Lopez-Sanchez—who also reportedly goes by the names Jose Inez Garcia-Zarate and Juan Jose Dominguez de la Parra—had been deported five times and convicted of seven felonies, according to ICE. Four of the felonies were drug-related. The rest, according to Feinstein, were for illegal reentry. Mayor Edward M. Lee, who has also slammed Sheriff Ross Mirkarimi, said that "the sanctuary city ordinance was never designed to harbor repeat serious offenders." But there has been absolutely no suggestion that Lopez-Sanchez has any violent crime on his record.
According to an ICE statement, Lopez-Sanchez was transferred from a federal prison (where he was serving multiple years for illegally reentering the United States) to the San Francisco Sheriff because of an outstanding warrant. That warrant, according to the Chronicle, stemmed from a 1995 arrest for allegedly selling $20 worth of marijuana to an undercover police officer. The charges were dismissed and, after an unclear series of deliberations, Lopez-Sanchez was released. The Sheriff's Department has stated that it was determined that he had completed his prison sentence, and had no active warrants. It's strange that he was sent to San Francisco at all (controversially, it turns out, because the Sheriff's Department requested that he be) since ICE had lodged a detainer request with the federal Bureau of Prisons prior to his transfer, and Lopez-Sanchez's warrant was for a crime that was both old and minor, something that prosecutors would never have bothered to pursue.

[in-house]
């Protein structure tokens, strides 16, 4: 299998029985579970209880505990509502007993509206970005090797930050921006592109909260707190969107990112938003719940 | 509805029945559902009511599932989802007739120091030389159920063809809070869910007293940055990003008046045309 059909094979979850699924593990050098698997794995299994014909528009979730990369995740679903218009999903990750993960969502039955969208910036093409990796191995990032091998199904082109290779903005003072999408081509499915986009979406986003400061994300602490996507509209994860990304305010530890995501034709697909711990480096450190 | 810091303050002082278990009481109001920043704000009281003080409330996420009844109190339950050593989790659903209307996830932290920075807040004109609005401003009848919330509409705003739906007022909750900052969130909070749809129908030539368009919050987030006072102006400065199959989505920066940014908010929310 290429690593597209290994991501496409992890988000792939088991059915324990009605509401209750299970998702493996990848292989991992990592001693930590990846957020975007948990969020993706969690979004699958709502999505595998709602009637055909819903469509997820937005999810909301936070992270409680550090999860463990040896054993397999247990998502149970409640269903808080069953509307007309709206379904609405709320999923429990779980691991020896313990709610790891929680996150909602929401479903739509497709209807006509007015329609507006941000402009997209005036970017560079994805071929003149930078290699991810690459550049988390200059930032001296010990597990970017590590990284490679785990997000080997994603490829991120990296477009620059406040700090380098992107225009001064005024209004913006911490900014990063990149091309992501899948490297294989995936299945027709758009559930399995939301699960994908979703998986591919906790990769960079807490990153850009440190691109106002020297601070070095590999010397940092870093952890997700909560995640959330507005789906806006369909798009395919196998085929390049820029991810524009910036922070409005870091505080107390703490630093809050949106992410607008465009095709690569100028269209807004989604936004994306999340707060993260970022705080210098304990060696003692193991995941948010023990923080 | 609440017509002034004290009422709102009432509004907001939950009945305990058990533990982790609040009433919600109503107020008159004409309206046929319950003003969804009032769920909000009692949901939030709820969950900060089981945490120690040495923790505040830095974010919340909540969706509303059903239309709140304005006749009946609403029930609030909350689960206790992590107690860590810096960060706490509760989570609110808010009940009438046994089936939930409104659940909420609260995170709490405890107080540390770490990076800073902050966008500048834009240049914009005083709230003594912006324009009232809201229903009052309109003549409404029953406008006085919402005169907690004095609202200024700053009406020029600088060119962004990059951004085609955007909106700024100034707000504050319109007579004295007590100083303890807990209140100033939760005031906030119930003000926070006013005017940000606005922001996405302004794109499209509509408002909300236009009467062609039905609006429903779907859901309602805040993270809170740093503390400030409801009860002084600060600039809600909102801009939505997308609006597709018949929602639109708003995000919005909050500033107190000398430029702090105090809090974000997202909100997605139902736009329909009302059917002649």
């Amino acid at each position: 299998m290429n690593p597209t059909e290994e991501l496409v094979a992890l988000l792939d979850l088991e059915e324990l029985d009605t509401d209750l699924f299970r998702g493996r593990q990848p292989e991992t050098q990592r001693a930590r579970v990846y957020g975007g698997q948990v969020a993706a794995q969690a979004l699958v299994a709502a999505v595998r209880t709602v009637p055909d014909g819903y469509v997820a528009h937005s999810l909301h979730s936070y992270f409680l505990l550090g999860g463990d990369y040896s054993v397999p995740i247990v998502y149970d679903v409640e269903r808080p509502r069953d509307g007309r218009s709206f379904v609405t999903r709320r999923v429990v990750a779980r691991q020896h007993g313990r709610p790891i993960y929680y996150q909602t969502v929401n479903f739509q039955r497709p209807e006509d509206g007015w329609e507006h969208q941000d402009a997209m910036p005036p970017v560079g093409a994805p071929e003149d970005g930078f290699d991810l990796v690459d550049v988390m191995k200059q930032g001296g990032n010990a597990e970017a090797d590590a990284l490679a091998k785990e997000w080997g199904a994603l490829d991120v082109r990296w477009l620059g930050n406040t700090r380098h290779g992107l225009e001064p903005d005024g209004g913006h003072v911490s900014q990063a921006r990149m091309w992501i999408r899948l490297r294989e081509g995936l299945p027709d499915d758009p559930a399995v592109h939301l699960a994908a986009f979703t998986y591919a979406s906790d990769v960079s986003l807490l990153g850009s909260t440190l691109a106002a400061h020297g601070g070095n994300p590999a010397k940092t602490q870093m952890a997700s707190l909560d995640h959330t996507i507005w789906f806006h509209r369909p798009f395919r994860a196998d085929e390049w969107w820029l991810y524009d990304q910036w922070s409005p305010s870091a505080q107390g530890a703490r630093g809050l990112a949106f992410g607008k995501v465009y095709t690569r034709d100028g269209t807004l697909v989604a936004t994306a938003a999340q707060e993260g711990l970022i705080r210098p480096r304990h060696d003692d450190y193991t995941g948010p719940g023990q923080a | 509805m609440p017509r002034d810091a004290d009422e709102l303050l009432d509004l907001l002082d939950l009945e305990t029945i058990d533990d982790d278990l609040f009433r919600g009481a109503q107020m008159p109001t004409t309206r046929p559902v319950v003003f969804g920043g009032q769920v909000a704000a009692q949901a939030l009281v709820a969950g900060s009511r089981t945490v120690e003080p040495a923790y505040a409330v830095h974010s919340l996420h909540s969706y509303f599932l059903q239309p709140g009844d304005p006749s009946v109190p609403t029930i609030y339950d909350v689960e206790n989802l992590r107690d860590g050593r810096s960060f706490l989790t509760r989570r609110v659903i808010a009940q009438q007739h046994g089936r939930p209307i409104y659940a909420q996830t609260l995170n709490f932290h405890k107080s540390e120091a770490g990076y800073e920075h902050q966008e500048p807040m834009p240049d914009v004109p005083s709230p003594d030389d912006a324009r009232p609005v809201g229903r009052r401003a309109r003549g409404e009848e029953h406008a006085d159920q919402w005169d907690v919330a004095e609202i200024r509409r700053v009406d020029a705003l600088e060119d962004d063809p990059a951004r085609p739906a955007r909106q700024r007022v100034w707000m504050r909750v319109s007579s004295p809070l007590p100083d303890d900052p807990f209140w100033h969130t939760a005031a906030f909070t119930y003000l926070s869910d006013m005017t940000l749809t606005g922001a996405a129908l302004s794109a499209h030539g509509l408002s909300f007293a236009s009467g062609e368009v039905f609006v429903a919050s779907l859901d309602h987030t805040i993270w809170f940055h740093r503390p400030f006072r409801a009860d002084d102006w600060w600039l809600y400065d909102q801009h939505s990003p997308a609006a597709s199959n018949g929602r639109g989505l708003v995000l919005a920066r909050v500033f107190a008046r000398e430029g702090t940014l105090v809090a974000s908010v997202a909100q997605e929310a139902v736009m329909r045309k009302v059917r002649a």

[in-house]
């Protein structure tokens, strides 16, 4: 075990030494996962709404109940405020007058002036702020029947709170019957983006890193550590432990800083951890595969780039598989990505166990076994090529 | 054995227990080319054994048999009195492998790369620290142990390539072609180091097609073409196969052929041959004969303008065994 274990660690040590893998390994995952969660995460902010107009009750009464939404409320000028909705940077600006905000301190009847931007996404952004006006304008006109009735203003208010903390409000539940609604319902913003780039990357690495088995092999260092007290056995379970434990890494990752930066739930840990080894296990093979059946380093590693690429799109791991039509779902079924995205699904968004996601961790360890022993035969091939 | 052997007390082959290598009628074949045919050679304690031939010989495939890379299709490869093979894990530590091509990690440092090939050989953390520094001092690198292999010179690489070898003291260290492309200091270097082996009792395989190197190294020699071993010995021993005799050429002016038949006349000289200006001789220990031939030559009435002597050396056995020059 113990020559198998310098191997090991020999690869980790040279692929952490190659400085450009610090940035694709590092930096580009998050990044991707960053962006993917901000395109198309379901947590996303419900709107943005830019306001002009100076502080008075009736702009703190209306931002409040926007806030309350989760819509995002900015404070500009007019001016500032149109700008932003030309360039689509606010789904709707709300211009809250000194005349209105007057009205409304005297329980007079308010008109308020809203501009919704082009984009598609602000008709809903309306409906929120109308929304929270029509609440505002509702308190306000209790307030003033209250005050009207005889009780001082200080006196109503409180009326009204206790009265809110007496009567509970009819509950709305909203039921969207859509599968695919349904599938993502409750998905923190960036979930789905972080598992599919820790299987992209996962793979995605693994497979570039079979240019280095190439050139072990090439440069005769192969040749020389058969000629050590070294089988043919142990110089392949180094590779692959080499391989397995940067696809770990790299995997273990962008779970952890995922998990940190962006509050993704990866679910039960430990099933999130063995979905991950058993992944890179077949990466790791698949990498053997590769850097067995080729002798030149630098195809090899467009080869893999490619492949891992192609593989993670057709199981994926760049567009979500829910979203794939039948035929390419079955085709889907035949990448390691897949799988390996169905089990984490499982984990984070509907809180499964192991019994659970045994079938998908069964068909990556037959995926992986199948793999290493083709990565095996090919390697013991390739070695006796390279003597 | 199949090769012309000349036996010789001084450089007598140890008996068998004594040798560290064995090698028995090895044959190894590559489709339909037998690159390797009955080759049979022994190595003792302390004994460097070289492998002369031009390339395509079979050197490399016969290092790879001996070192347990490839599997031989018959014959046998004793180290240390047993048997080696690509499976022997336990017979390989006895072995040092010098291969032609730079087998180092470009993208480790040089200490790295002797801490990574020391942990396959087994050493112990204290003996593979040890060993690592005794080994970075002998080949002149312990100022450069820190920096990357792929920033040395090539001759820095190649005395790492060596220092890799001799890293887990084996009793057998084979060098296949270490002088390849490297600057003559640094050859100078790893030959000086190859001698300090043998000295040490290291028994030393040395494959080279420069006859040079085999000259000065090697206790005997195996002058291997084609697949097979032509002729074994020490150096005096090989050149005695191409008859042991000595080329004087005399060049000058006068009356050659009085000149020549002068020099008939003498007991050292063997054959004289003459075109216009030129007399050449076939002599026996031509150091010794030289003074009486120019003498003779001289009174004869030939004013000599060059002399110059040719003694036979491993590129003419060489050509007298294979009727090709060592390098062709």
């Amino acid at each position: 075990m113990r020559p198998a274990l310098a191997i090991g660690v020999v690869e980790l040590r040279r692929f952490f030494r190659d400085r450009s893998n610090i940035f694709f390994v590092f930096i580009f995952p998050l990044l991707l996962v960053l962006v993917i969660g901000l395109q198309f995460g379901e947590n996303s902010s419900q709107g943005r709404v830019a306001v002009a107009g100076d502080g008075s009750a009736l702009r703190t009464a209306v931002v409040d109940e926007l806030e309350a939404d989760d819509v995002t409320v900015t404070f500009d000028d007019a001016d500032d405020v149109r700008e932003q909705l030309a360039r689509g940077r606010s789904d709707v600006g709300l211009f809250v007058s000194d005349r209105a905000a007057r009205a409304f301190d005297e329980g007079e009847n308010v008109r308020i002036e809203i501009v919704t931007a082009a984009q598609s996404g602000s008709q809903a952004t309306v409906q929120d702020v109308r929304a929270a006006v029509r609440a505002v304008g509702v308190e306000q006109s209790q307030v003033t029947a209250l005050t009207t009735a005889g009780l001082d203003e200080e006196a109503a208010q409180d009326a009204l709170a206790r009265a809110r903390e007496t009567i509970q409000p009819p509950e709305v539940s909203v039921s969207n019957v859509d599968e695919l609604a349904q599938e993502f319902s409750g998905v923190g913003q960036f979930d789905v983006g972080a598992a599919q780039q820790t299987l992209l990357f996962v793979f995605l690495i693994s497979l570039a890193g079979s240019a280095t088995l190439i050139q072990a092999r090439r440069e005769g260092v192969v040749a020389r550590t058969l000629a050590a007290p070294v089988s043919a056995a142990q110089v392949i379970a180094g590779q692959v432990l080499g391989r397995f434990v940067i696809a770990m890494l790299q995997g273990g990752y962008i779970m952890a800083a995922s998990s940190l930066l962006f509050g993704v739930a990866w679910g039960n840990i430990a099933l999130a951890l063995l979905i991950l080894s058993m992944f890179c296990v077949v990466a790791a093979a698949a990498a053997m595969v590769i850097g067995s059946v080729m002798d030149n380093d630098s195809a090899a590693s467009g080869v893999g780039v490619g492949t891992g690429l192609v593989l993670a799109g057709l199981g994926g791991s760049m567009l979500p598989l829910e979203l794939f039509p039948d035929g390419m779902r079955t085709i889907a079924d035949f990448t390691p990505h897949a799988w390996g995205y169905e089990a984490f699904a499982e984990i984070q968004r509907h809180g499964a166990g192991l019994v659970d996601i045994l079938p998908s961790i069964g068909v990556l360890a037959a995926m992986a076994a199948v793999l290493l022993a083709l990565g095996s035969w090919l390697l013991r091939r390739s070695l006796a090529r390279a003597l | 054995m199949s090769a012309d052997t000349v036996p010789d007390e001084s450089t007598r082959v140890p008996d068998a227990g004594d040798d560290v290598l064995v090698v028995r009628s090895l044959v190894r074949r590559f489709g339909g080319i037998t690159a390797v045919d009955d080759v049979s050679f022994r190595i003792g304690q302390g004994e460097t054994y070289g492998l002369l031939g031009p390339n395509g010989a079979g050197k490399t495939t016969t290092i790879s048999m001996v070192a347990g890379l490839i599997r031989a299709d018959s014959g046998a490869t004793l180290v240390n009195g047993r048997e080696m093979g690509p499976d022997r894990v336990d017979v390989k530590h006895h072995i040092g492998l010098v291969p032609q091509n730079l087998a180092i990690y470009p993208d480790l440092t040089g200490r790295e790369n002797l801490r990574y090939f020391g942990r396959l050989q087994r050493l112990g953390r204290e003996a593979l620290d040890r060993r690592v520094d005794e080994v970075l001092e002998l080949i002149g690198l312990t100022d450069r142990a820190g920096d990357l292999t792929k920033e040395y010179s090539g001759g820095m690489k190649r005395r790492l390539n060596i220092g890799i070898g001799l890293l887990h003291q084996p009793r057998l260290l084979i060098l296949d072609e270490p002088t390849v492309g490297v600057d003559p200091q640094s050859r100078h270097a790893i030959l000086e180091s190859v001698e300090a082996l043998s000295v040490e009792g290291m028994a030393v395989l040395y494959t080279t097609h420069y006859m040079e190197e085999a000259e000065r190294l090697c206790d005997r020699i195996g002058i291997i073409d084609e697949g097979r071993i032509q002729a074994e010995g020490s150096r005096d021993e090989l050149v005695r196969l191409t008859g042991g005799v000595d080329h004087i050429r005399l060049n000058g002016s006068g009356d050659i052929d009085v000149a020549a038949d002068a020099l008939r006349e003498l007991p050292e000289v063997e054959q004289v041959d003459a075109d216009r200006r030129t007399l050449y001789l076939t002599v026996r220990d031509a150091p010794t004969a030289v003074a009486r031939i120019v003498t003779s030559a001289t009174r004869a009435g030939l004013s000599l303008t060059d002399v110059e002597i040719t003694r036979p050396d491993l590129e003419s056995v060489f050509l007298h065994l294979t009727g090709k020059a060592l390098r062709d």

There are also hints that Lopez-Sanchez—who appears to claim the shooting was an accident, and that he had taken sleeping medication before finding the gun wrapped in a T-shirt and doesn't remember much—may have a more complicated biography. Take this rambling interview with a local television station, and the report that a federal court once recommended that he be sent to "a federal medical facility as soon as possible."
But the details of this murky, sad and strange killing (like, for example, that the gun in question appears to have belonged to a federal agent) is being taken up as an opportunity to attack the hundreds of cities and other jurisdictions that have limited their cooperation with ICE in recent years, including by denying many "detainer" requests. In San Francisco, the Sheriff's Department has stated that it did not turn Lopez-Sanchez over to ICE because he did not have "a violent felony conviction within the last seven years, or a probable cause for holding issued by a magistrate or judge on a current violent felony." (Some media reports are claiming Lopez-Sanchez says that he kept coming back to San Francisco because it was a sanctuary city; but, and you can watch the interview for yourself, it's not at all clear that he understood the question.)
The sanctuary policies currently in place in so many American cities were a response to loud protests against the federal government's Secure Communities program, which automatically shares fingerprints of people booked into local jails with ICE. City leaders understand that immigrant communities, from Mexicans in Detroit to Vietnamese in Philadelphia, are critical to urban vitality. For non-citizens, Secure Communities turned local police into proxy immigration agents, fracturing trust and thus posing a risk to public safety.